It opened as a hotel this century and has a fantastic position along the famous Bryggen waterfront.

With its wooden beams and walls, its gangways and windsleeve­s, ing corridors and its higgledypi­ggledy layout, it’s very much a travellers’ resting spot, with rucksacks in the hallway. It’s a hidden surprise as the reasonably priced rooms (starting from €140) are furnished in an eclectic and quirky fashion with vibrant red chairs and homely carpets. It’s perfect for getting around town and only seconds from the Fløibanen funicular, which took me a 1,000ft up to Fløyen, from which I walked the gorgeous one-hour descent overlookin­g and back to Bergen along zig-zag paths through forests and across streams. Early the next morning I went with Go Fjords (, hopping on a bus from Bergen to get the most out of my day trip along Hardangerf­jord on an opendeck catamaran that took me past farms, orchards, mountains and charming villages with their small harbours and posh hotels.

It stops at Norheimsun­d, Herand, Utne, Lofthus, Kinsarvik, Ulvik and Eidfjord. The serene, sturdy and majestic boat was comfortabl­e with snacks from the kiosk and I sat within or stood without accordingl­y to enjoy the fjord. At Eidfjord, some went on to see the stunning Vøringsfos­sen waterfall but I chose to stretch my legs and look around the village. By chance, coming out of the church from a baptism, I witnessed local men in their traditiona­l dress of dark blue knee breeches with stockings of undyed wool, red shirt sleeves and hats of grey felt. The women wore bright red or green bodices, with beads in front, clean white linen white head coverings and blue skirts trimmed with coloured braid.

The broad 185km stretch that is Hardangerf­jord is up to 4,000ft deep. Most visit in spring or summer when the trees are blossoming, waterfalls are roaring and trails are full of hikers. By autumn and winter the apple blossom has turned to juice and cider, the rushing waterfalls are frozen to ice and the hiking trails are covered by snow.

I smelt the aromatic woods of silver birches and pines and I paused for a moment just to appreciate the profound silence. In a nearby pool, a fish rose to leave circling lines of light blue ripples on the surface of the sleeping water, thus accentuati­ng the perfect stillness.

I got off at Norheimsun­d to stay at Thon Hotel Sandven (, where rooms start from €148. In 1857, this family concern needed the king’s blessing to override local objection to open. Fantastica­lly positioned beside the bus stop to Bergen and the terminus for the boat trips, it has a front row waterside view.

The heart of the hotel, where the feasting and communing happens, is traditiona­l. There’s a ‘female room’, referencin­g years gone by, a library and a grand piano. The main dining hall, full one evening with a Norwegian choir, reminded me, with its resounding echo, of my schooldays and is bedecked with a number of paintings of the fjords. One depicted Norheimsun­d in winter with snow resting over the mountains.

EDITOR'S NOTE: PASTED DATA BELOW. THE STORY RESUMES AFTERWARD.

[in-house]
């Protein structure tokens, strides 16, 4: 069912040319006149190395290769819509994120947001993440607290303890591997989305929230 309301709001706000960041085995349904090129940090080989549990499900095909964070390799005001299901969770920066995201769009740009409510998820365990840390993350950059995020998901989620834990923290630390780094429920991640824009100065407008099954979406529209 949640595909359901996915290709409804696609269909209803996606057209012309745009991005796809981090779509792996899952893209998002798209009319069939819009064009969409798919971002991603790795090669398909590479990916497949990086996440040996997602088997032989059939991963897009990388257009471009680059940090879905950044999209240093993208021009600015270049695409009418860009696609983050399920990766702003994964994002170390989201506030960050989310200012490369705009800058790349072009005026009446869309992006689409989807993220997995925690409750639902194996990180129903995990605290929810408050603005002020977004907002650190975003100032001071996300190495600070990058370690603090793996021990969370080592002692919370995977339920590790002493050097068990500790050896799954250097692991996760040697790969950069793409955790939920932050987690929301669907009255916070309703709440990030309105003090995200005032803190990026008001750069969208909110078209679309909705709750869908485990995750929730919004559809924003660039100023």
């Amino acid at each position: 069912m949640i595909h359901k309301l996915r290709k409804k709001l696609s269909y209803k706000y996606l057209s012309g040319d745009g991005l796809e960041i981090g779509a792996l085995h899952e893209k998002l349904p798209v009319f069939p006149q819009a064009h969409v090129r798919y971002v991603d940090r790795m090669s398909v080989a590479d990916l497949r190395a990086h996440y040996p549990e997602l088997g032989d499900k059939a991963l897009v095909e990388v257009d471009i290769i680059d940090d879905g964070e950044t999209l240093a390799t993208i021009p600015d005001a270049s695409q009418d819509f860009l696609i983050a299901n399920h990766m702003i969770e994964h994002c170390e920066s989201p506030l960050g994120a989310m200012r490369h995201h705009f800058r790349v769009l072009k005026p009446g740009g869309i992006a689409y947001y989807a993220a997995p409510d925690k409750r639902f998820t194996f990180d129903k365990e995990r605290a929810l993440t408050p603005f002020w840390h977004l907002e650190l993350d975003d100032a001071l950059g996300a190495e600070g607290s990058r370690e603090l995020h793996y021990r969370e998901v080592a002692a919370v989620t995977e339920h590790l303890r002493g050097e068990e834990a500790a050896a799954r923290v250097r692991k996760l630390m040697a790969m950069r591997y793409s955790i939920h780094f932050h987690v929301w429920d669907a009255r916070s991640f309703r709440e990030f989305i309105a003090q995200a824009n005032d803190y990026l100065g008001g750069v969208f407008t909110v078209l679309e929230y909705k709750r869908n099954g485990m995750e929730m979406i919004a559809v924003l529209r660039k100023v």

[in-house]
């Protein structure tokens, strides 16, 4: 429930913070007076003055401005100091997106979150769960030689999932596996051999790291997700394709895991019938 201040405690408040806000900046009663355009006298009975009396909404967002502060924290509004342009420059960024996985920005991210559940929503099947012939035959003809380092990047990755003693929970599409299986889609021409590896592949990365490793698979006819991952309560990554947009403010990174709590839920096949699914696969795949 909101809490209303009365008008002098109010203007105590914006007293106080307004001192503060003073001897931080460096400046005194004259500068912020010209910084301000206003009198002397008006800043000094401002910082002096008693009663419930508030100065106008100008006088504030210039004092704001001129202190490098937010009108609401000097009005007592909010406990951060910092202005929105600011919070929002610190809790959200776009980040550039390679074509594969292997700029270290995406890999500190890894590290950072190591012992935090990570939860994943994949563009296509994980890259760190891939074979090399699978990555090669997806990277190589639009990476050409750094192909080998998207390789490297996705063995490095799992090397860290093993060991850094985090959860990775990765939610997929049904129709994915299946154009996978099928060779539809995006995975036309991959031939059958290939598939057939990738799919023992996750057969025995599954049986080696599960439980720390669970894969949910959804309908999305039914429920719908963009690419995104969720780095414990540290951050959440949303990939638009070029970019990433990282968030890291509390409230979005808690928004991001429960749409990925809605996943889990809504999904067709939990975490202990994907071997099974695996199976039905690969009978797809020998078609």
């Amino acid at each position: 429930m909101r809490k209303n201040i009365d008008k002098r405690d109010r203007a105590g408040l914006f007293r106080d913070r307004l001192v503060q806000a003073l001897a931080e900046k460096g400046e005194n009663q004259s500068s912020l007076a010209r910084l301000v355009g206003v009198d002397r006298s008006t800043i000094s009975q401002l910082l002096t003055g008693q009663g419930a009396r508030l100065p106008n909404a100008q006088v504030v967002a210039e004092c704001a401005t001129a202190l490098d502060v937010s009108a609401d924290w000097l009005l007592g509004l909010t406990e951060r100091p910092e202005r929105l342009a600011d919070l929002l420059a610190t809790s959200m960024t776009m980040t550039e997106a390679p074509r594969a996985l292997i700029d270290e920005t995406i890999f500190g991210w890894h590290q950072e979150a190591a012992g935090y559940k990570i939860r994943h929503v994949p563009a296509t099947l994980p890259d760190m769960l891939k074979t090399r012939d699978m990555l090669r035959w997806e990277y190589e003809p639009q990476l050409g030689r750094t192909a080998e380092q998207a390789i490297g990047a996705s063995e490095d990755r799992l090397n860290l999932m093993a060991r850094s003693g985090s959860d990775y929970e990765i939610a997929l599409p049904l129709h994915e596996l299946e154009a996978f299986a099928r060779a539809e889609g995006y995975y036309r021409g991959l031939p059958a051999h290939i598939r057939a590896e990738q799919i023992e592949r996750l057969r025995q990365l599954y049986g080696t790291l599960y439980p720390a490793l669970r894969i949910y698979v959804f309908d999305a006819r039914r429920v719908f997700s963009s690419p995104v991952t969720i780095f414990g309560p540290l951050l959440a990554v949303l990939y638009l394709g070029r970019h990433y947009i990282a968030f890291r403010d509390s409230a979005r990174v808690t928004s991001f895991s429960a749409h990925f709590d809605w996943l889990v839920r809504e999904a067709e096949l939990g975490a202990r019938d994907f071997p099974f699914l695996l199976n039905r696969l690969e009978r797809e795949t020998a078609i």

The modern half of the hotel houses the 104 rooms that utilise their compact space cleverly and offer all mod cons. They all have lovely views and from my window I could see the small island of trees bang in the middle of the water, giving the vista a scale by which to appreciate the snow-capped mountains beyond.

For dinner, I sat in the smaller dining room to enjoy scallops with risoni, peas and citrus oil, and then a salad with beetroot that was very creatively set on my plate with locally-caught mountain trout with leek, fennel, fish veloute and oven-baked amadine potatoes and a sprig of herb: a winning combinatio­n made simply. Sometimes less is more.

In my time at Norheimsun­d, amid the tinkling boats and kids at play, the hiking and biking, the boating and bathing, I went on a heavenly walk across meadows and farmland, forests and pasture before reaching the beautiful, wonderful waterfall that is

Steinsdals­fossen. Here I was able to get behind it and look through the falling water and yet not get wet. As the sun came out, so too did a rainbow for a blessed moment.

After this bracing walk, where better in the town than La Fiesta, a reassuring­ly familiar Italian restaurant, but with such a difference, as my pesto pasta was unbelievab­ly fresh and scrumptiou­s and the pizza toppings included jalapenos and arugula. I sat outside in the sun to look out over the harbour and toytown houses to the fjord in the brown chalet-cumcabin run by Nandor and his assistant Attila. It was evidently popular with locals, which is always a good sign.

For another meal I entered Sånn Mat ( and I was struck by how clean and stylish it looked with the only decoration — apart from a large elephant mural as the one gesture to Thailand — being the simple but effective and highly trendy supersized light bulbs designed to resemble lanterns.

Sitting before a wooden table that matched the floor and beside a green wall blending with the view of the mountains I enjoyed a delicious traditiona­l Thai soup with shrimps, cream, lime, lemongrass, lime leaf, galangal, onions, chili and rice before a wonderfull­y light wrap with chicken and barbecue sauce.

Everything on the fjord for us mere mortals is vast and humbling. For these peculiar trough-like basins are a vital part of the superlativ­e vista of steep mountains, murmuring waterfalls, lively villages, glaciers, leaping porpoises and innumerabl­e fruit trees.

For books and guidebooks I recommend Insight Pocket Guide to Oslo and Bergen and A Heaton Cooper’s The Norwegian Fjords. Also Norway can prove very expensive, so get a Bergen Card (visitberge­ for free entry or discounts to many museums, attraction­s, tours, restaurant­s and travel. You can also use it to take a tram from the airport to the centre — passing through suburbs with exotic names such as Florida, Paradis and Hop — rather than suffer a pricey taxi.

I must go back, soon!


How to get there: You cannot fly directly from Ireland to Bergen but you can take a one-stop journey with Ryanair, Wizzair and Norwegian Air, among others, from €102 return. See Adam travelled via London Gatwick and had support from gatwickexp­ and holidayext­ What to do: Ideas and informatio­n via Visit Norway, visitnorwa­

 ?? ?? Fjord fiesta: Clockwise from top left: the Frescohall­en in the Bergen Bors Hotel; Eidfjord town quay in Hardangerf­jord; Herand fjord village; Modal waterfall; and Erling Haaland playing for Manchester City
Fjord fiesta: Clockwise from top left: the Frescohall­en in the Bergen Bors Hotel; Eidfjord town quay in Hardangerf­jord; Herand fjord village; Modal waterfall; and Erling Haaland playing for Manchester City